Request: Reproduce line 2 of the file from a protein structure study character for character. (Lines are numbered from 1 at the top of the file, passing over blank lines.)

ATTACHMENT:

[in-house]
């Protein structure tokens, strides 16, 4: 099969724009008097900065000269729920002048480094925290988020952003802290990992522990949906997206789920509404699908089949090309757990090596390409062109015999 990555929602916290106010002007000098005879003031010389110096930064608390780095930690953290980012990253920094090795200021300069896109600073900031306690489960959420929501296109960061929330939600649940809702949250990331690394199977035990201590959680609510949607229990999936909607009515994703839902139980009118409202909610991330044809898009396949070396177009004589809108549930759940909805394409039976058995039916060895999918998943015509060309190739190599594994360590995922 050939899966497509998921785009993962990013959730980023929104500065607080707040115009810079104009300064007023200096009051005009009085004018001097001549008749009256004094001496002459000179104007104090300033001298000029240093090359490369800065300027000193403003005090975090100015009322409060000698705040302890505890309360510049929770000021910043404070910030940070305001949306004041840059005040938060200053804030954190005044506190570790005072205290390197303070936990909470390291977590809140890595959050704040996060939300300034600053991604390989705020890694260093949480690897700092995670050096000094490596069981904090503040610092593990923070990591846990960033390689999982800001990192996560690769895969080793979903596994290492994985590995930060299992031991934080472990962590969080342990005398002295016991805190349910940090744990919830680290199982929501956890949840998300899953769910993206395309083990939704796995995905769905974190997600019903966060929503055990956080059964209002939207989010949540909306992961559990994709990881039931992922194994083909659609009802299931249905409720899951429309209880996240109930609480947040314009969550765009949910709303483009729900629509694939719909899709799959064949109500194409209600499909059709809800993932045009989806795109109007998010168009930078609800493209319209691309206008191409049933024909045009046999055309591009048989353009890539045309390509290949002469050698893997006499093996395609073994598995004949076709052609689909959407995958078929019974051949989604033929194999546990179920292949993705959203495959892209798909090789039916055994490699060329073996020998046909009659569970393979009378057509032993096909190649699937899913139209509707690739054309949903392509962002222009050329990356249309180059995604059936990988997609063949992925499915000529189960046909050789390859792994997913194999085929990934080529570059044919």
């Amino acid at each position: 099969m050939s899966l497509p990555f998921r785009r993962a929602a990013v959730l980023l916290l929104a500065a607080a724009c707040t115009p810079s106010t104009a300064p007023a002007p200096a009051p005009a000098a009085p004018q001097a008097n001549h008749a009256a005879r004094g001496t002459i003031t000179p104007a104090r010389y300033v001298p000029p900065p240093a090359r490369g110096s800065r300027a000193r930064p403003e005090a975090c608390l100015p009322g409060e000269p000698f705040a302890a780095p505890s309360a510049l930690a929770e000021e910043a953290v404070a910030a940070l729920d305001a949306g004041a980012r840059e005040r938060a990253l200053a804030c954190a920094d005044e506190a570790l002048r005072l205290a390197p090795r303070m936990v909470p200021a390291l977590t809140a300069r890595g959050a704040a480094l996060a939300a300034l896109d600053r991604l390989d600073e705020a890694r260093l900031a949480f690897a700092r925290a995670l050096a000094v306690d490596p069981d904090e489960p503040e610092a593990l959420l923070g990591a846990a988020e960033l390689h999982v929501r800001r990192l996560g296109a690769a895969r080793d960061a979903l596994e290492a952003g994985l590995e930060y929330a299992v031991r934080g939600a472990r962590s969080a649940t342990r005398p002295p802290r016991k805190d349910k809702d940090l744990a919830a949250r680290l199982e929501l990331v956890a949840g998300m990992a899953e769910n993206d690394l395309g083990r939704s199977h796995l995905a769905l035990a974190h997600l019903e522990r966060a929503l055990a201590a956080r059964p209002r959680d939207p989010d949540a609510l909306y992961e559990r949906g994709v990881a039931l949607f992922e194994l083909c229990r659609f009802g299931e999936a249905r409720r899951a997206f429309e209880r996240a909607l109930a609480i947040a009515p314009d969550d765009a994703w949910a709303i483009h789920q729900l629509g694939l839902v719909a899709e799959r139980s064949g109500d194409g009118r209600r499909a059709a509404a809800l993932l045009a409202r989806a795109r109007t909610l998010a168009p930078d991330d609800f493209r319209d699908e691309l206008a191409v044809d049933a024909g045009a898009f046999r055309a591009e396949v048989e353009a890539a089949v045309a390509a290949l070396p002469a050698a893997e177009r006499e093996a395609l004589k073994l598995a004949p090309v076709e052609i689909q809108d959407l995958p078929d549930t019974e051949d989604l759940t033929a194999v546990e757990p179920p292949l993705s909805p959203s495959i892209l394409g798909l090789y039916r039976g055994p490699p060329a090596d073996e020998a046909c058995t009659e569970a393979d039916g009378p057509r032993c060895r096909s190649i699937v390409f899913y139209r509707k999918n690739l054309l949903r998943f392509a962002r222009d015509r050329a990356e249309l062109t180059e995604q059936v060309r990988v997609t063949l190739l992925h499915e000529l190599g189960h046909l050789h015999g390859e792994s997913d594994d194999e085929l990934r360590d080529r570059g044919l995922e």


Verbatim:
């Protein structure tokens, strides 16, 4: 099969724009008097900065000269729920002048480094925290988020952003802290990992522990949906997206789920509404699908089949090309757990090596390409062109015999 990555929602916290106010002007000098005879003031010389110096930064608390780095930690953290980012990253920094090795200021300069896109600073900031306690489960959420929501296109960061929330939600649940809702949250990331690394199977035990201590959680609510949607229990999936909607009515994703839902139980009118409202909610991330044809898009396949070396177009004589809108549930759940909805394409039976058995039916060895999918998943015509060309190739190599594994360590995922 050939899966497509998921785009993962990013959730980023929104500065607080707040115009810079104009300064007023200096009051005009009085004018001097001549008749009256004094001496002459000179104007104090300033001298000029240093090359490369800065300027000193403003005090975090100015009322409060000698705040302890505890309360510049929770000021910043404070910030940070305001949306004041840059005040938060200053804030954190005044506190570790005072205290390197303070936990909470390291977590809140890595959050704040996060939300300034600053991604390989705020890694260093949480690897700092995670050096000094490596069981904090503040610092593990923070990591846990960033390689999982800001990192996560690769895969080793979903596994290492994985590995930060299992031991934080472990962590969080342990005398002295016991805190349910940090744990919830680290199982929501956890949840998300899953769910993206395309083990939704796995995905769905974190997600019903966060929503055990956080059964209002939207989010949540909306992961559990994709990881039931992922194994083909659609009802299931249905409720899951429309209880996240109930609480947040314009969550765009949910709303483009729900629509694939719909899709799959064949109500194409209600499909059709809800993932045009989806795109109007998010168009930078609800493209319209691309206008191409049933024909045009046999055309591009048989353009890539045309390509290949002469050698893997006499093996395609073994598995004949076709052609689909959407995958078929019974051949989604033929194999546990179920292949993705959203495959892209798909090789039916055994490699060329073996020998046909009659569970393979009378057509032993096909190649699937899913139209509707690739054309949903392509962002222009050329990356249309180059995604059936990988997609063949992925499915000529189960046909050789390859792994997913194999085929990934080529570059044919």